Rate cut spurs broad advance
HONG KONG capped an already strong week with its biggest single-day gain in eight months as a fresh cut in US interest rates cheered investors.
The Hang Seng Index closed the week at 9,777.01, its highest level since May and a 14.93 per cent gain on the week. The biggest beneficiary of this was the biggest holder of Hong Kong stocks - the interventionist Government. Analysts have cautioned that markets are overshooting since regional bourses began barrelling ahead this month. Yet the gains only continue to extend themselves.
For Hong Kong's Government, the turn of luck has put it in a position to claim triumph over the speculator scumbags of the world. Not to mention thumb its nose at intervention nay-sayers such as nobel laureate Milton Friedman.
The recent surges in regional markets were originally motivated by rapid reversals in the yen, which has gained 20 per cent against the US dollar in two weeks. Many analysts are sceptical those gains are sustainable.
Some analysts, such as Independent Strategist managing director David Roche and Credit Lyonnais Securities Asia economist Jim Walker, believe the yen will lose all its gains by the end of the year.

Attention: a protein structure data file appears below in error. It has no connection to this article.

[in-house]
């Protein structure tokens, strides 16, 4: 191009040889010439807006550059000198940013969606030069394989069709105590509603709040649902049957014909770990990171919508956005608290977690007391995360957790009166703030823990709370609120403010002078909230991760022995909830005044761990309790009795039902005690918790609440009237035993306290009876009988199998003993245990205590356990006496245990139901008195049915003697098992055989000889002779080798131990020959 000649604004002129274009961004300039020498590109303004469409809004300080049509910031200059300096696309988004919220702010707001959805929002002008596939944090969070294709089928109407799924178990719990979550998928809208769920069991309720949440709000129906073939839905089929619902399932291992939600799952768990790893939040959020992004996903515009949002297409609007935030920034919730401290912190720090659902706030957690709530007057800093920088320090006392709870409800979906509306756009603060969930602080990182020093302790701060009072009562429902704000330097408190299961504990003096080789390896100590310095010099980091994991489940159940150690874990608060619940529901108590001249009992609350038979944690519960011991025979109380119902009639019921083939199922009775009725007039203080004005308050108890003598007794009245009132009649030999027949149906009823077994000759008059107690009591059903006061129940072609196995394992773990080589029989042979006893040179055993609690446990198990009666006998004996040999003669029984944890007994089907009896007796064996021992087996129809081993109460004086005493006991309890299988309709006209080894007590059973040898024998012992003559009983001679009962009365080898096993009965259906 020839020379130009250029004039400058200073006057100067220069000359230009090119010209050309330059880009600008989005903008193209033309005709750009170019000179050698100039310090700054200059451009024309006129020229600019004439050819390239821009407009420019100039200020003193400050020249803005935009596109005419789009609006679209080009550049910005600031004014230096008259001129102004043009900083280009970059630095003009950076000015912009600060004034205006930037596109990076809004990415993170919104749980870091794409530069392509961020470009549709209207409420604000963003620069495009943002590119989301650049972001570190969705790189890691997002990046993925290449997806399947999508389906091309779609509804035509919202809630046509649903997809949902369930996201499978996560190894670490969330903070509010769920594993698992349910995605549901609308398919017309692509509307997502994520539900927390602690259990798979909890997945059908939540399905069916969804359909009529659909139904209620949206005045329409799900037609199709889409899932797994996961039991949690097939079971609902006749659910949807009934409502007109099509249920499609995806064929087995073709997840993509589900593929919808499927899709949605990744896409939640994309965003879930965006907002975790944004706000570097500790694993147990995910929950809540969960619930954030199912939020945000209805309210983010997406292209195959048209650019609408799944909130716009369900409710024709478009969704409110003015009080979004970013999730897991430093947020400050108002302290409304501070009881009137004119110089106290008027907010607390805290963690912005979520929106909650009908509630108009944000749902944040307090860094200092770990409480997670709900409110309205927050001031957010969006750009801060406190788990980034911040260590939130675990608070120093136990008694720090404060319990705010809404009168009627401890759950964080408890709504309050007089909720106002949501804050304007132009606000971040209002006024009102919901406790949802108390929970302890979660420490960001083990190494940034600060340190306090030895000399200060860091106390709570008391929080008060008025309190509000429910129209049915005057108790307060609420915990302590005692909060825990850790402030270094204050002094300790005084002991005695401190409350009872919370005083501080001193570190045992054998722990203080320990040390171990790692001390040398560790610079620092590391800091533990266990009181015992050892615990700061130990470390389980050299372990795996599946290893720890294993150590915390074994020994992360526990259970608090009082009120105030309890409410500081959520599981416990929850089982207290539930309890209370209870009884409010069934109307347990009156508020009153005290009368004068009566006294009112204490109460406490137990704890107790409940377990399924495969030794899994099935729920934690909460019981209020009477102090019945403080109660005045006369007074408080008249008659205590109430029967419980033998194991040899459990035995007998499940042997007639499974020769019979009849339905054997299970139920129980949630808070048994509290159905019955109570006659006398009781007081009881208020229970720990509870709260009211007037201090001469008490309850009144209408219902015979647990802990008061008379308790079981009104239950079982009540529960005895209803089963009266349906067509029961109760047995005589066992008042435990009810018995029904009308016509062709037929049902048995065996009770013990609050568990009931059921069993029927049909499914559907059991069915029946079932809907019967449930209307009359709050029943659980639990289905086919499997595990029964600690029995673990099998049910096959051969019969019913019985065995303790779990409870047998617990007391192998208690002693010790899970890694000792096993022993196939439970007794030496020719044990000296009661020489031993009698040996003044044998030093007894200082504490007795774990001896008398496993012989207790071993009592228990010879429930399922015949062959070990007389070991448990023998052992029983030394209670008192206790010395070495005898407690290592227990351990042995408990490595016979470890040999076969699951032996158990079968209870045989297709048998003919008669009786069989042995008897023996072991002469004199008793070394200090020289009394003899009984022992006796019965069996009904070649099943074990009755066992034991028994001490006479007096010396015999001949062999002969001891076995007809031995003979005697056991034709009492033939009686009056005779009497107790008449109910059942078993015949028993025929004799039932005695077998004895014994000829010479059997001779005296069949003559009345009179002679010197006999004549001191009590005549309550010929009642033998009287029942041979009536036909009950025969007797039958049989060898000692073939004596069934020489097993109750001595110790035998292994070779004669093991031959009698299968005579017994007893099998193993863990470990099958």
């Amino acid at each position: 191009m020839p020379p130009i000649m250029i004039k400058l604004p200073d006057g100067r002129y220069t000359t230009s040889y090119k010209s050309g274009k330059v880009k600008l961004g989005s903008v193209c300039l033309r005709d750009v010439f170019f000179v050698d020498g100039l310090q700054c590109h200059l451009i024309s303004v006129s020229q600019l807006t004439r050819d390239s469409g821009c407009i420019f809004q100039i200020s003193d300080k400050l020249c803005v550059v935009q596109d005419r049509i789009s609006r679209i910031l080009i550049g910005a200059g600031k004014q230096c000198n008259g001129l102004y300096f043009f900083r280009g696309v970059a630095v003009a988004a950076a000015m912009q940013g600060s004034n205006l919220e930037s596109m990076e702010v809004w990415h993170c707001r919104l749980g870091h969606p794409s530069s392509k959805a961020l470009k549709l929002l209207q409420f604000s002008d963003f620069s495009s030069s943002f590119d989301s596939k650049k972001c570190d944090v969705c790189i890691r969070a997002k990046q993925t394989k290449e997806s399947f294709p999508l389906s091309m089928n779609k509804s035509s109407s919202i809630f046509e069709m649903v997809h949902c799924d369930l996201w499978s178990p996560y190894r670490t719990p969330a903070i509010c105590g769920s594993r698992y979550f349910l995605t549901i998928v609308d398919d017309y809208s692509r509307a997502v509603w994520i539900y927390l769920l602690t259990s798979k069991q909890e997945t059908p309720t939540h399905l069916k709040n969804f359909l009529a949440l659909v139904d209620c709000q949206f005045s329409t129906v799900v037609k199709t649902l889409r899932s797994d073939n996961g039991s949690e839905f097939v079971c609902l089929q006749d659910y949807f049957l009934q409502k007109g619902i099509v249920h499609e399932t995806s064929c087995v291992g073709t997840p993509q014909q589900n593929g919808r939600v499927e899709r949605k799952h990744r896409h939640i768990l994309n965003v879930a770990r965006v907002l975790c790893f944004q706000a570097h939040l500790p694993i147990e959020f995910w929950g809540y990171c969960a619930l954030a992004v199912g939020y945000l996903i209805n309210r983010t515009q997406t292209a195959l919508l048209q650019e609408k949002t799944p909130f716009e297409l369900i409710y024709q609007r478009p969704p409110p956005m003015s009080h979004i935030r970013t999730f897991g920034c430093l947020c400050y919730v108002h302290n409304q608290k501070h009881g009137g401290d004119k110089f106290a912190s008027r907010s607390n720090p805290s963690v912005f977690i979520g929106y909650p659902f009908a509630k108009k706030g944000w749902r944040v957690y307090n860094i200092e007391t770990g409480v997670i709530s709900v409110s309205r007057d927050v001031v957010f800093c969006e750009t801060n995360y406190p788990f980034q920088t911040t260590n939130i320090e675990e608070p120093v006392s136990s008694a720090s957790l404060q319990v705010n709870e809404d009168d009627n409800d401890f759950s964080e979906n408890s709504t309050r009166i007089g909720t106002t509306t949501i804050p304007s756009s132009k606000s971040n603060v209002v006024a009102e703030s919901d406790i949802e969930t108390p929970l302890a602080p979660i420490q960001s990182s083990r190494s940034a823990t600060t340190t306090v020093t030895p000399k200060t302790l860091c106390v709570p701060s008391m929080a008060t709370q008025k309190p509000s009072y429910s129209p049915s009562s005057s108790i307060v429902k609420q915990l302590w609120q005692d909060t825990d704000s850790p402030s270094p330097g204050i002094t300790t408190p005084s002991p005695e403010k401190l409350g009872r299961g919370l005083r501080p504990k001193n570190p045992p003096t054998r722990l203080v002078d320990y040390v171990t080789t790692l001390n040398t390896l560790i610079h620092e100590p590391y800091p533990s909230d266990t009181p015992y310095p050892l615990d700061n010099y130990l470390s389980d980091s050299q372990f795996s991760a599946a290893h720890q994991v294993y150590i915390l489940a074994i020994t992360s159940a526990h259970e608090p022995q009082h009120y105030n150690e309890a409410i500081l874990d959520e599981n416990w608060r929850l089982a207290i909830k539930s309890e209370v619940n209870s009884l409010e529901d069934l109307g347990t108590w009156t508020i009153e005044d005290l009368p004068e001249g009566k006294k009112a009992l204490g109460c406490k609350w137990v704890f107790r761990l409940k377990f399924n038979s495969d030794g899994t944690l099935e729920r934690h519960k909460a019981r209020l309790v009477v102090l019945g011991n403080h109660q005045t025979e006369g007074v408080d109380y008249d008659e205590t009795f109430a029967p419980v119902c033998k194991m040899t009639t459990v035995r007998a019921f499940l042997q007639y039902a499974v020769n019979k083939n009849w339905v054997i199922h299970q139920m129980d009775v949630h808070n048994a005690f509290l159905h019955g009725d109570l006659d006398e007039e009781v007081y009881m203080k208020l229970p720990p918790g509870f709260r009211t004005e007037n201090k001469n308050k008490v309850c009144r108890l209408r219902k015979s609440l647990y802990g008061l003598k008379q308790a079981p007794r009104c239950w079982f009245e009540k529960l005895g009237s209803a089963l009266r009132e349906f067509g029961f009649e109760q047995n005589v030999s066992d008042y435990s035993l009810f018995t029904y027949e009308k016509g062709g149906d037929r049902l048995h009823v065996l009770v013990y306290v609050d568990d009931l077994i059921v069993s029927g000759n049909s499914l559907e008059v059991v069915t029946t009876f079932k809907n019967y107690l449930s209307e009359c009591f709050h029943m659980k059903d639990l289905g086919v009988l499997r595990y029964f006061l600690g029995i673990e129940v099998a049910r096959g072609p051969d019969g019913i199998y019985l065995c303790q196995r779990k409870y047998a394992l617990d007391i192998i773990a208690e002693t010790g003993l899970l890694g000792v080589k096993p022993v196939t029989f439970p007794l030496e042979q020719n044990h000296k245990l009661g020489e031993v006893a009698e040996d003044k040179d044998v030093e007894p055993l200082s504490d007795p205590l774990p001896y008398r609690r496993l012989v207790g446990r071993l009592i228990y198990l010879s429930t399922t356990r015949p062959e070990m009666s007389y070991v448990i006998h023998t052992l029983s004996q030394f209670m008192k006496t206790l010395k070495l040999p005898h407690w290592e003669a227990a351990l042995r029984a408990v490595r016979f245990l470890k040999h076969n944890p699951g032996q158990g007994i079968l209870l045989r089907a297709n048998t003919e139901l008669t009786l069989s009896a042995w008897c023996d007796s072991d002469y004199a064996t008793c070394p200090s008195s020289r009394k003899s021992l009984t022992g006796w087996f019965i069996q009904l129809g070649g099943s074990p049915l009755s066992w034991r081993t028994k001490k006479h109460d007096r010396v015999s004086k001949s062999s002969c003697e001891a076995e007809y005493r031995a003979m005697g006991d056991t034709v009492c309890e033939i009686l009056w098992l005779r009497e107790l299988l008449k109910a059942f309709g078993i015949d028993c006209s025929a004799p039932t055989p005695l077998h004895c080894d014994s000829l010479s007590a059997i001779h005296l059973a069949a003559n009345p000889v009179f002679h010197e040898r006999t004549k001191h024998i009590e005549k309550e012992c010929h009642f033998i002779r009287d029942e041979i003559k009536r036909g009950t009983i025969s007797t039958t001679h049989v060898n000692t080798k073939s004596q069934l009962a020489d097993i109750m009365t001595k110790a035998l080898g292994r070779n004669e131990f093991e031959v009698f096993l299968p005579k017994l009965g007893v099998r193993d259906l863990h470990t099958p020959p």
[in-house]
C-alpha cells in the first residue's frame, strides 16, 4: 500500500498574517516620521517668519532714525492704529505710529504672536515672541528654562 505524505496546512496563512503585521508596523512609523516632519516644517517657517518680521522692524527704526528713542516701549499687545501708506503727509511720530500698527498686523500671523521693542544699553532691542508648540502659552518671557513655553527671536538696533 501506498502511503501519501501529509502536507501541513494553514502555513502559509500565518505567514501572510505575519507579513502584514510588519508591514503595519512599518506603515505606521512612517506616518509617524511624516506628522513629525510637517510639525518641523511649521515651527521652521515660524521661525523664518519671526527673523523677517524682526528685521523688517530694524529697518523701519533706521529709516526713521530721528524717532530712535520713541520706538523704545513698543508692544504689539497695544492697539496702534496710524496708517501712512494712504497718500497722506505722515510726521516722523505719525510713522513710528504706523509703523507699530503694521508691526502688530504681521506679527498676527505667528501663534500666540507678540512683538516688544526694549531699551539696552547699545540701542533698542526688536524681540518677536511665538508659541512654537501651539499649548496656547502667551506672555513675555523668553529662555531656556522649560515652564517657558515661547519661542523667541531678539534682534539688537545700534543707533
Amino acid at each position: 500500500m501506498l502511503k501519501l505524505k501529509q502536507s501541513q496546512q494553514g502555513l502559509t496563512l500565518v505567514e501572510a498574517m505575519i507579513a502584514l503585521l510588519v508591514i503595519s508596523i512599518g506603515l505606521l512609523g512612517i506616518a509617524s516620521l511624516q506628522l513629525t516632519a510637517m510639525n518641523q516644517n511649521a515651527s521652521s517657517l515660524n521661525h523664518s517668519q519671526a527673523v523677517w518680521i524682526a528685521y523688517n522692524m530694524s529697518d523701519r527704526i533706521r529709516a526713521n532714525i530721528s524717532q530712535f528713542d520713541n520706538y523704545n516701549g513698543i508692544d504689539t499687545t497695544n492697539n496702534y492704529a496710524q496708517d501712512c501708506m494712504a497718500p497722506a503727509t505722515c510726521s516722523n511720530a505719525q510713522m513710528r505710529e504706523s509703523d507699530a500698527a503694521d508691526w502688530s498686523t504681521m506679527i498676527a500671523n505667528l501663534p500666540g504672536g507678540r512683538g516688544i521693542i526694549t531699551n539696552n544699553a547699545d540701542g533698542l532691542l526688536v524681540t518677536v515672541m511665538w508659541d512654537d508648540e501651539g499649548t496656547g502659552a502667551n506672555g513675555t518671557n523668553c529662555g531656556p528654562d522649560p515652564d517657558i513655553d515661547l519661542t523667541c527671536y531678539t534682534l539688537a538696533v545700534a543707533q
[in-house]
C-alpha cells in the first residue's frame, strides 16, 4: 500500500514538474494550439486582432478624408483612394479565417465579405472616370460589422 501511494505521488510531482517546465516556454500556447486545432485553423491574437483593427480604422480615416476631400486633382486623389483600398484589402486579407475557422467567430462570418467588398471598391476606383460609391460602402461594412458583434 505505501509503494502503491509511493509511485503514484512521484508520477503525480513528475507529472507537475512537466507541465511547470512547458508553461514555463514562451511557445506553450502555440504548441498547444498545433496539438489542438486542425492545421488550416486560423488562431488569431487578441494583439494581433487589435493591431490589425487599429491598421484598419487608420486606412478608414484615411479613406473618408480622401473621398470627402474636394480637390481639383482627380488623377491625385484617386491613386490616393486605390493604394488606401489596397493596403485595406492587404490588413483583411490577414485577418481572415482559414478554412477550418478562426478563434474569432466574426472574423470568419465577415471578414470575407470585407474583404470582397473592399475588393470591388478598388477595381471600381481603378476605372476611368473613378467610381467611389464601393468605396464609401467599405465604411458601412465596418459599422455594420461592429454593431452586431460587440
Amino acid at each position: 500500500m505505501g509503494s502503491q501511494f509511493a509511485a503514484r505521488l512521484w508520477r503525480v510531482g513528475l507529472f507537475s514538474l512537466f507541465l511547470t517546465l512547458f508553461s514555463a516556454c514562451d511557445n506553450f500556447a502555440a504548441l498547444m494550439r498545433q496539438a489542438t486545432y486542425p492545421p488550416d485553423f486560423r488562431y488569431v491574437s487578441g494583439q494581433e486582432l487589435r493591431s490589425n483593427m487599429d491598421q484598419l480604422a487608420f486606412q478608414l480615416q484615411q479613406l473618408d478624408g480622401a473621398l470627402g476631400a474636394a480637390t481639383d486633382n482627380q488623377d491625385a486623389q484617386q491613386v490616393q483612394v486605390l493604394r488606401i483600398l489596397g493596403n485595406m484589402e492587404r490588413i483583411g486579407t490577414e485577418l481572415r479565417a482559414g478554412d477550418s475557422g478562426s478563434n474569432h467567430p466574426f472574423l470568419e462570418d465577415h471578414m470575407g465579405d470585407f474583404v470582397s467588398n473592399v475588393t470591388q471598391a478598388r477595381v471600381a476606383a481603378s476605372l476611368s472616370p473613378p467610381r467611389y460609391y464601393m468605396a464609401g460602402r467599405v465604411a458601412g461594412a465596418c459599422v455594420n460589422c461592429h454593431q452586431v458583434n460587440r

Both point out that the yen's rise was turbo-charged by an unwinding of positions by hedge funds that were getting hit in all directions, from bets ranging from Russia to municipal bonds in the United States.
Thus, they say, much of the yen's rebound has been technical.
Fundamentally, Japan still faces sluggish growth and unresolved problems in the financial system.
However, now the yen has the cushion of a second cut in US interest rates. That the Fed made such a move signals that its outlook on the US economy is increasingly less rosy. And a weakening economy perhaps does not deserve such a strong dollar.
Even if this rally does prove to be a sucker's one, it has energised a region that was recently deep in the doldrums. With Hong Kong's developers selling flats at below cost and banks suffering interbank borrowing rates higher than their own lending rates, who would have thought property stocks could motor 50 per cent in less than a month? Brokers, many of whom have been fearing that 'Do you have a moment?' call from the personnel director, enjoyed seeing trading volumes nearly double last week compared to the week before.
Some argue that such reprieves are no good for Hong Kong or the region. They will only give companies and governments excuses to put off needed reforms and gloat over victories that will prove to be pyrrhic.